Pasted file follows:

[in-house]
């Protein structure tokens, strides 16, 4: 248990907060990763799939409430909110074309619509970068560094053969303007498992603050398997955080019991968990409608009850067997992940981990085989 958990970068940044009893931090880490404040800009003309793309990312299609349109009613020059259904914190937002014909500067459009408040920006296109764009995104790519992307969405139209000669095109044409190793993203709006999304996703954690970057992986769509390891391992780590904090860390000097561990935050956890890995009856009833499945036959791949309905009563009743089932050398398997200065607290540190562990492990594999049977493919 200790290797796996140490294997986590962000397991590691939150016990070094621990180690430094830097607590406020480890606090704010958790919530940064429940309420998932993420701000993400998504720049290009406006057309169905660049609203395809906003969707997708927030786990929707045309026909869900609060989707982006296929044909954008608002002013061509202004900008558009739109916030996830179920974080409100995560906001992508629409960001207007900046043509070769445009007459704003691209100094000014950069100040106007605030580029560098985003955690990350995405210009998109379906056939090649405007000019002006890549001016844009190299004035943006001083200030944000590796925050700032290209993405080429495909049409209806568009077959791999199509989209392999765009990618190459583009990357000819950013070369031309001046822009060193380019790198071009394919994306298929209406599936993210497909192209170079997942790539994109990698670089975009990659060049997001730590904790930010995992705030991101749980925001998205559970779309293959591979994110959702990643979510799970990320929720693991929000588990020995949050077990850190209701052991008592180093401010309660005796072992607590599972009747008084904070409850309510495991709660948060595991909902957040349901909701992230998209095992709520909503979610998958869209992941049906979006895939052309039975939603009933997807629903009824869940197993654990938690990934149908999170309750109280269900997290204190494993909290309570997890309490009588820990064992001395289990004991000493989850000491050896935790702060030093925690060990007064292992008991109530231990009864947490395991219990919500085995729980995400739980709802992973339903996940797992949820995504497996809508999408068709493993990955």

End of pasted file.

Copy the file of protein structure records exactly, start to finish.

[in-house]
């Protein structure tokens, strides 16, 4: 248990907060990763799939409430909110074309619509970068560094053969303007498992603050398997955080019991968990409608009850067997992940981990085989 958990970068940044009893931090880490404040800009003309793309990312299609349109009613020059259904914190937002014909500067459009408040920006296109764009995104790519992307969405139209000669095109044409190793993203709006999304996703954690970057992986769509390891391992780590904090860390000097561990935050956890890995009856009833499945036959791949309905009563009743089932050398398997200065607290540190562990492990594999049977493919 200790290797796996140490294997986590962000397991590691939150016990070094621990180690430094830097607590406020480890606090704010958790919530940064429940309420998932993420701000993400998504720049290009406006057309169905660049609203395809906003969707997708927030786990929707045309026909869900609060989707982006296929044909954008608002002013061509202004900008558009739109916030996830179920974080409100995560906001992508629409960001207007900046043509070769445009007459704003691209100094000014950069100040106007605030580029560098985003955690990350995405210009998109379906056939090649405007000019002006890549001016844009190299004035943006001083200030944000590796925050700032290209993405080429495909049409209806568009077959791999199509989209392999765009990618190459583009990357000819950013070369031309001046822009060193380019790198071009394919994306298929209406599936993210497909192209170079997942790539994109990698670089975009990659060049997001730590904790930010995992705030991101749980925001998205559970779309293959591979994110959702990643979510799970990320929720693991929000588990020995949050077990850190209701052991008592180093401010309660005796072992607590599972009747008084904070409850309510495991709660948060595991909902957040349901909701992230998209095992709520909503979610998958869209992941049906979006895939052309039975939603009933997807629903009824869940197993654990938690990934149908999170309750109280269900997290204190494993909290309570997890309490009588820990064992001395289990004991000493989850000491050896935790702060030093925690060990007064292992008991109530231990009864947490395991219990919500085995729980995400739980709802992973339903996940797992949820995504497996809508999408068709493993990955």